Experience Really Is Design
As a writer, every once awhile I come across a terrific article or story and think, “I should have written that.” Last week Om Malik penned a post that I wish I had written. Entitled, “Square, Airbnb and why experience really is design,” the piece makes a convincing case for how the cosmetic aspects of design are less important than the experiential – and that the details of an experience are what form a bond between brand and customer.
The following are some of the points that resonated most with me (emphases mine), but I encourage you to read the entire post:
- These days, when there is talk of design, most people focus on what they can see: the pretty websites, well designed gadgets and brilliantly colored packaging. And while those are important, what matters most to the customers is the whole experience. That experience is essentially a story, a narrative which ultimately enjoins us to a brand.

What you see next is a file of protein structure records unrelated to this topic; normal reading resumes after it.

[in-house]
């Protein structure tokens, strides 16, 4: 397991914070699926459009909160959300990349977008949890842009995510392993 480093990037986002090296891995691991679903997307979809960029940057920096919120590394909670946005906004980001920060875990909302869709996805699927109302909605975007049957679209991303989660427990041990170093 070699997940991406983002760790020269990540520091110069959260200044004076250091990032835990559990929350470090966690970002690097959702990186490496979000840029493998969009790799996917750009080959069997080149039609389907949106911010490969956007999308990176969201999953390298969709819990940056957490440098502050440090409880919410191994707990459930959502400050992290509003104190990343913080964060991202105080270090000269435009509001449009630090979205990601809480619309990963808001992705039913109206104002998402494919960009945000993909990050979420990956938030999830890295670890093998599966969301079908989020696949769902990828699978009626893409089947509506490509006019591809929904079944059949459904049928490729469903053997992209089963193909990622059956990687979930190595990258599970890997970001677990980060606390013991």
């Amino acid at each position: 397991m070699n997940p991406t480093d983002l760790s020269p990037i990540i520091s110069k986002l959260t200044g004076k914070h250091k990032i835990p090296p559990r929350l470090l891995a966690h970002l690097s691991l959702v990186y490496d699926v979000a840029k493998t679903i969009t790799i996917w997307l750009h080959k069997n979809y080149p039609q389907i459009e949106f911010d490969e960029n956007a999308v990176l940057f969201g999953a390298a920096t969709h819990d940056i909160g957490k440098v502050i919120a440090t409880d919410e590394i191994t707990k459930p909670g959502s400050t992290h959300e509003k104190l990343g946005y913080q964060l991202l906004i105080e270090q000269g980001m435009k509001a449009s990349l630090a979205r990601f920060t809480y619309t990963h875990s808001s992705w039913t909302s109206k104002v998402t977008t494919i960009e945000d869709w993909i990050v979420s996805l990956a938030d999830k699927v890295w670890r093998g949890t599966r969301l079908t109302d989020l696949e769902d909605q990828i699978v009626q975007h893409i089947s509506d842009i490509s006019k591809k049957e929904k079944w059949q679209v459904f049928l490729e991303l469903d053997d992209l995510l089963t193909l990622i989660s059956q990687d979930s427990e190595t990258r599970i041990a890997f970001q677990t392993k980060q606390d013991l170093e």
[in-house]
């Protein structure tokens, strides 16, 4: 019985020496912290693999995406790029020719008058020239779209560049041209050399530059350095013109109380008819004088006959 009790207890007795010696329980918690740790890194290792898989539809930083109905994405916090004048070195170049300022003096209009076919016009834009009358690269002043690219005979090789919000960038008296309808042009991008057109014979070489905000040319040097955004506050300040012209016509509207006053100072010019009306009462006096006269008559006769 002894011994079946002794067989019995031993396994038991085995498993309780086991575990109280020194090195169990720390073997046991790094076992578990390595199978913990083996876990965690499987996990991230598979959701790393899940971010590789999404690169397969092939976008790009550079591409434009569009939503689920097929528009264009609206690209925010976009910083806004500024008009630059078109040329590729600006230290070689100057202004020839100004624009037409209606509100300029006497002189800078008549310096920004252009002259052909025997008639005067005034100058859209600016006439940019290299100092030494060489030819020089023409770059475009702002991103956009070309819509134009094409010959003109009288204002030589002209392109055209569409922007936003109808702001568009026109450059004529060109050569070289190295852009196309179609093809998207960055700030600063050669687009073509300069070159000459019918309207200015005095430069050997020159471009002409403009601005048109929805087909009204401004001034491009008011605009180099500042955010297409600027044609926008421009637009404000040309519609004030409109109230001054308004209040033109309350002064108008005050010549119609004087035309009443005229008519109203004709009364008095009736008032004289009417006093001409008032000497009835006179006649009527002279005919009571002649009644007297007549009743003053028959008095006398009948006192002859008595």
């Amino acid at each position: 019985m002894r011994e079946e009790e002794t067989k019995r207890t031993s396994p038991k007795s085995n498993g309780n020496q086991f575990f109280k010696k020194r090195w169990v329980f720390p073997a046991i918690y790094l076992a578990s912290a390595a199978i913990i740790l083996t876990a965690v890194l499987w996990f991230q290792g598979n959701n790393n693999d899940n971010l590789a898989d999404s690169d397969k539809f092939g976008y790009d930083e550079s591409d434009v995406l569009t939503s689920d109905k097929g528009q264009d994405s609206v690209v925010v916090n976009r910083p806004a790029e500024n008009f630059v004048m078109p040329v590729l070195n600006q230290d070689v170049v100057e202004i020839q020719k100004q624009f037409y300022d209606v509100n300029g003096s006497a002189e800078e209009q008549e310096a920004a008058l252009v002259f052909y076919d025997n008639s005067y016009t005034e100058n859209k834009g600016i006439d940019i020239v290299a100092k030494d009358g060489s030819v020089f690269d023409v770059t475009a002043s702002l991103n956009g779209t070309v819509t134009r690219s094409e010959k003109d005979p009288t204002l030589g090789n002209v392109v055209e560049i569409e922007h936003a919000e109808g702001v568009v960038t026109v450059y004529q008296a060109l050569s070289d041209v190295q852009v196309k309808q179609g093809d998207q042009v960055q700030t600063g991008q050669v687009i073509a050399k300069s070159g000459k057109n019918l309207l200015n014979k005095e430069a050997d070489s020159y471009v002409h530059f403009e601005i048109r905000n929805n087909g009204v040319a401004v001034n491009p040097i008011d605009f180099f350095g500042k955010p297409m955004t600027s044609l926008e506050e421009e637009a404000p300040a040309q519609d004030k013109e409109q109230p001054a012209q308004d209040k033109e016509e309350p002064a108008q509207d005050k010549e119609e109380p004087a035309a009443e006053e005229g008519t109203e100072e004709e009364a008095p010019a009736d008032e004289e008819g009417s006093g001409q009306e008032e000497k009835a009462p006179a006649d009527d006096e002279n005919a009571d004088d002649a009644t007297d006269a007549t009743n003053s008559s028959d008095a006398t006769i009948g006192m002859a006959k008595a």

- Microsoft did a good job of copying Apple stores, but it still lacks that seamless story, one that creates an experience like Apple. And the reason is not that Microsoft is making bad products — they are just making different things and have not been able to figure out what is their story and what is the experience they want to offer. (See my take on Microsoft’s stores,)
- Airbnb co-founder Joe Gebbia…says designing a strong story and brand comes from paying attention to all those the little details that make up the whole experience for users.
- During the heyday of the industrial and manufacturing economy, what mattered was the brand, [AdaptivePath CEO Brandon] Schauer says. Today, because we as a country are becoming essentially a services economy, the focus should be around the branded experience instead.
- – …the essence of a modern company — technology, infrastructure and complexity hidden by a well designed experience